• Team members must have a clear understanding of their role and the roles of others in the team. This in turn increases credibility and accountability;
• There must be good communication; and
• There must be a commitment to excellence. The operating culture, particularly with respect to risk, is set by the ‘tone at the top’.
These elements form the broad structure of Deloitte’s Nine Fundamental Principles of a Risk Intelligence Program. A strong ERM framework embeds the foundations for a successful, cohesive team which achieves its goals and objectives and is able to support sustained growth. This adds to the argument for investment in an effective ERM framework.
As companies grow and expand, clear communication, consistent reporting and a common language become vital. This is particularly important when operations span different countries or industries resulting in the transnational or trans-operational circulation of ideas, languages, and business culture.
Global companies cannot be efficiently managed in silos. A strong, truly global ERM framework supports the achievement of common understanding.
Further, as a result of the ﬁnancial crisis, there is now increasing pressure from regulators to maintain sufﬁcient capital in the jurisdiction which is most exposed to risk. It is not uncommon for regulators to require companies to transfer capital from their parent entity, often at short notice, in order to address any perceived shortfall (either in level or quality) of capital to meet local regulatory capital adequacy requirements.
In this new world where capital is less plentiful, business units will be required to compete for capital allocations. An effective ERM can help to ensure consistent reporting between entities, clear transparency regarding where capital is allocated and justification for executive decisions based on appropriate measure of capital performance.
Firms make money by being able to deliver higher quality, more innovative or faster-to-market goods, products and services than others in the market. To succeed companies need to build and sustain a competitive advantage.
Risk is why insurance and reinsurance companies exist. However, the challenge for them is to maximise the potential upside of risk-taking while minimising the potential downside. This realisation, coupled with the recent advancements in organisations’ abilities to manage and evaluate the cost of individual risks, allows boards and senior executives better to appreciate the link between informed risk-taking and competitive advantage.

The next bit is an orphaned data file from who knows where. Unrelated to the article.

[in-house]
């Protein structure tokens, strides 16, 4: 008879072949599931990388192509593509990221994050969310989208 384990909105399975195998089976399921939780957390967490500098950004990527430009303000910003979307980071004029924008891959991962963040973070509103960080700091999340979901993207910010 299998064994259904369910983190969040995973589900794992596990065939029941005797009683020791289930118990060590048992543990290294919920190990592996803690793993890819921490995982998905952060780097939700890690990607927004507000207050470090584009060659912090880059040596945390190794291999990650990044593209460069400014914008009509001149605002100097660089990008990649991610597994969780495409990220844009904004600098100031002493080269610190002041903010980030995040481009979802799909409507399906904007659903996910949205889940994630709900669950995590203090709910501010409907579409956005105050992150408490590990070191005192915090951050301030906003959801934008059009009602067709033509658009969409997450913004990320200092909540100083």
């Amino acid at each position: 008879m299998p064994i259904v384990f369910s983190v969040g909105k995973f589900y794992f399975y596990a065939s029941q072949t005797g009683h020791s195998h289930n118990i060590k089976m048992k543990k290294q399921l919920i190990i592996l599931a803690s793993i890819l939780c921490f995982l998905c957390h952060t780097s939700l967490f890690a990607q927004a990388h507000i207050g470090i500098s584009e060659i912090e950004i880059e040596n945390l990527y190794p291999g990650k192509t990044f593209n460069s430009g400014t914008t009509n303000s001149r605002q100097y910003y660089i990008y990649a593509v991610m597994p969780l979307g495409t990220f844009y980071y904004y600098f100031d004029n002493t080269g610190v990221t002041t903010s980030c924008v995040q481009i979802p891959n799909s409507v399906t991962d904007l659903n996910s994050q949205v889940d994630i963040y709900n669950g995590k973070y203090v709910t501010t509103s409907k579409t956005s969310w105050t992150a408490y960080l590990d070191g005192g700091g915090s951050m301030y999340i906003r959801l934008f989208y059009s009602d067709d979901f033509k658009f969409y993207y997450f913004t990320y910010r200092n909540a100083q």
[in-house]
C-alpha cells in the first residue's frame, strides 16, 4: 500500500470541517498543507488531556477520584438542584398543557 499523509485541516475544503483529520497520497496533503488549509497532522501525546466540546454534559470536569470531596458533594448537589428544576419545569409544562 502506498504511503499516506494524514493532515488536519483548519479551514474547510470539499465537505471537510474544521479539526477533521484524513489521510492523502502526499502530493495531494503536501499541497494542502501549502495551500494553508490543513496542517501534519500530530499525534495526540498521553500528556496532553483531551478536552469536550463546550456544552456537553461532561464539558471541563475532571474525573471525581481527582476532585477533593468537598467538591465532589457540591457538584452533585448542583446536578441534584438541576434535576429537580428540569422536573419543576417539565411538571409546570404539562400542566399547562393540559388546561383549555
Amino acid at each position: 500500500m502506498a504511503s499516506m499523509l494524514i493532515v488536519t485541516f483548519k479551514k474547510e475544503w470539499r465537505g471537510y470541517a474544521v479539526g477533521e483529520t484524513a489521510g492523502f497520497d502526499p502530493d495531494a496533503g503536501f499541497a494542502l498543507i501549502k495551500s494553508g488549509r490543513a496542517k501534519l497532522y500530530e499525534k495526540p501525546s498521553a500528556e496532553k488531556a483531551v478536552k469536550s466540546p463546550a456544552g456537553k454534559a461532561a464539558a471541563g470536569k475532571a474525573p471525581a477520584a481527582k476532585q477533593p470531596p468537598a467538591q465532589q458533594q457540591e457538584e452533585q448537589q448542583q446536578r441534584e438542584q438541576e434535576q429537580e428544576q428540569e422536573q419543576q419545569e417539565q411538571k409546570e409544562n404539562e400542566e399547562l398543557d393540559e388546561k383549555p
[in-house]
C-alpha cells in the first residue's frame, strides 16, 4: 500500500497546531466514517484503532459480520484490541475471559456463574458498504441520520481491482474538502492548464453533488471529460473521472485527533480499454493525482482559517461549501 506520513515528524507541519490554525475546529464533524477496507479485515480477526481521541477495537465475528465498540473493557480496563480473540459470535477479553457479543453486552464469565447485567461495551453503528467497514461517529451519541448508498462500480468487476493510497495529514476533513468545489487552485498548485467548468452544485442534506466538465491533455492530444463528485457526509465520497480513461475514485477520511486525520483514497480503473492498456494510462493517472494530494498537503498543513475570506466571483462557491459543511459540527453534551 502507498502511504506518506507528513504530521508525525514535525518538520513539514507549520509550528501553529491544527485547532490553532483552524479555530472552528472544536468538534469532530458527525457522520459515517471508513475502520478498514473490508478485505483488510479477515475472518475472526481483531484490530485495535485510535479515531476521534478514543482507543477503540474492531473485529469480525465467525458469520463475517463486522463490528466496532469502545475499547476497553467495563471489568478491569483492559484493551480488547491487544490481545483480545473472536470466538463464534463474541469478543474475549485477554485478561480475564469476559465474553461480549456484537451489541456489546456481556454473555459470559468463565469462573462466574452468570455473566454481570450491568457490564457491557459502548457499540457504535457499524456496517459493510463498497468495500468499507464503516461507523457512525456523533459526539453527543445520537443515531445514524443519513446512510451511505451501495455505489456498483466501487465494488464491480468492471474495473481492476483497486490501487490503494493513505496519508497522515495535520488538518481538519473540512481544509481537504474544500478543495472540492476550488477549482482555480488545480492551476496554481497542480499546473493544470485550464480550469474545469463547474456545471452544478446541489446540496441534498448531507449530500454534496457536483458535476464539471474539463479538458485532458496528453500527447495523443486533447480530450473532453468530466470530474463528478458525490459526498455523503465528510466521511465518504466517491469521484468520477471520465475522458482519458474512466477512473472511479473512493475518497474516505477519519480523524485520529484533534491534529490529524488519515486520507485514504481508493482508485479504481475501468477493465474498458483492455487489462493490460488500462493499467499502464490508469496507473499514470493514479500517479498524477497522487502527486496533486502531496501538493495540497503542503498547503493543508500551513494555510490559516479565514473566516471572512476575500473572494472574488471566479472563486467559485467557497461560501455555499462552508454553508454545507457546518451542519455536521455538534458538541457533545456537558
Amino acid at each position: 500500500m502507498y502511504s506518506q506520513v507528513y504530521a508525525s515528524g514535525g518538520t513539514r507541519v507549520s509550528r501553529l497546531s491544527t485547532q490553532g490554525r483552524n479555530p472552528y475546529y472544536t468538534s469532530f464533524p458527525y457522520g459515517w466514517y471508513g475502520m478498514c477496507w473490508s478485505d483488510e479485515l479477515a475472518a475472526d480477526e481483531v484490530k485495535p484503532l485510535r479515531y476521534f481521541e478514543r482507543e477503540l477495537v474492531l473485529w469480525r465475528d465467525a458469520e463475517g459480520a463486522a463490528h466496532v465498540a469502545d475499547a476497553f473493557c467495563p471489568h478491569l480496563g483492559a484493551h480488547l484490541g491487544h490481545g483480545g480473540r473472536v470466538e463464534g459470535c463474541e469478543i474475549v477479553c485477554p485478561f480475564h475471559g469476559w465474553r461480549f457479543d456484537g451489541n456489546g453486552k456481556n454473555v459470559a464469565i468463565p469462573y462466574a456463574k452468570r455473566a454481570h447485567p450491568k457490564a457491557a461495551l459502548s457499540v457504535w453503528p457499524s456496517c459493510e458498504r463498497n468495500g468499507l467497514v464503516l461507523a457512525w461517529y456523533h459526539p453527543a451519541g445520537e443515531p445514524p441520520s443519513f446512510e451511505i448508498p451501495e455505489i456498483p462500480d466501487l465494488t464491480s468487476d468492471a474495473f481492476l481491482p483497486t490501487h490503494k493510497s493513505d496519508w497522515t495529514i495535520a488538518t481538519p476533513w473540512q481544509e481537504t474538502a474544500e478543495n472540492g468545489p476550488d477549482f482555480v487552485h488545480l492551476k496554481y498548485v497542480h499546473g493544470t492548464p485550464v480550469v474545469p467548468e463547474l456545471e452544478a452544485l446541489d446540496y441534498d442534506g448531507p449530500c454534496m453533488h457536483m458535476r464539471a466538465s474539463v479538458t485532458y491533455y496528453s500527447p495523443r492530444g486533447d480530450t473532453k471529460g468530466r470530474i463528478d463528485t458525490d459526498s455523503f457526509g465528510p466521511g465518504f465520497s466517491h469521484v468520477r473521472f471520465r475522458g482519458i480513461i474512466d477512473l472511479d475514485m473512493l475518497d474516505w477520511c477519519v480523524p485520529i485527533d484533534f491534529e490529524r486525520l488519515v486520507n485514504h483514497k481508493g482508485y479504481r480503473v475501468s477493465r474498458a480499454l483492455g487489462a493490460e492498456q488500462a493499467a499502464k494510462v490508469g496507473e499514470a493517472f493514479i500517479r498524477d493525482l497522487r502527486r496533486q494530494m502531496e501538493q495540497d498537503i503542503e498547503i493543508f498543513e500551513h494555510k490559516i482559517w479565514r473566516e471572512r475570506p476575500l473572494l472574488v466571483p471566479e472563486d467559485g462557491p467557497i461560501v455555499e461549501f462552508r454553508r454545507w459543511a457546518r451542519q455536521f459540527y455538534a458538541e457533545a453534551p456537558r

Data are a key part of any ERM framework. Collating vast quantities of data and ensuring consistency, completeness and accuracy is a signiﬁcant task. Indeed, in Deloitte’s 2011 Solvency II survey, the majority of insurance company participants listed data management and data quality as a key priority over the next six months. However, there has been considerable advancement in the development of software platforms that have the ability to handle data across front, middle and back ofﬁce systems. The affordability of these platforms is improving, meaning that the seamless ﬂow of data through the organisation is becoming a reality.
Risk varies inversely with knowledge
ERM is all about making strategic and day-to-day business decisions across the entire enterprise with full awareness of the potential risks and opportunities. Leaders must recognise that the pursuit of value inevitably means exposure to risk and with it opportunities, but also responsibility. In this context, ERM is a set of interconnected capabilities to help enable growth while at the same time facilitating compliance with ever-growing regulatory requirements. The challenge is for ﬁrms to use risk to help achieve a competitive advantage.
Leon Bloom is partner, enterprise risk management at Deloitte, Canada. He can be contacted at: email@example.com
Stephen Kuzyk is principal, enterprise risk services at Deloitte, Bermuda. He can be contacted at: firstname.lastname@example.org
Liz Cunningham is senior manager, actuarial and insurance solutions services at Deloitte, Bermuda. She can be contacted at: email@example.com
Brett Henshilwood is senior manager, enterprise risk services at Deloitte, Bermuda. He can be contacted at: firstname.lastname@example.org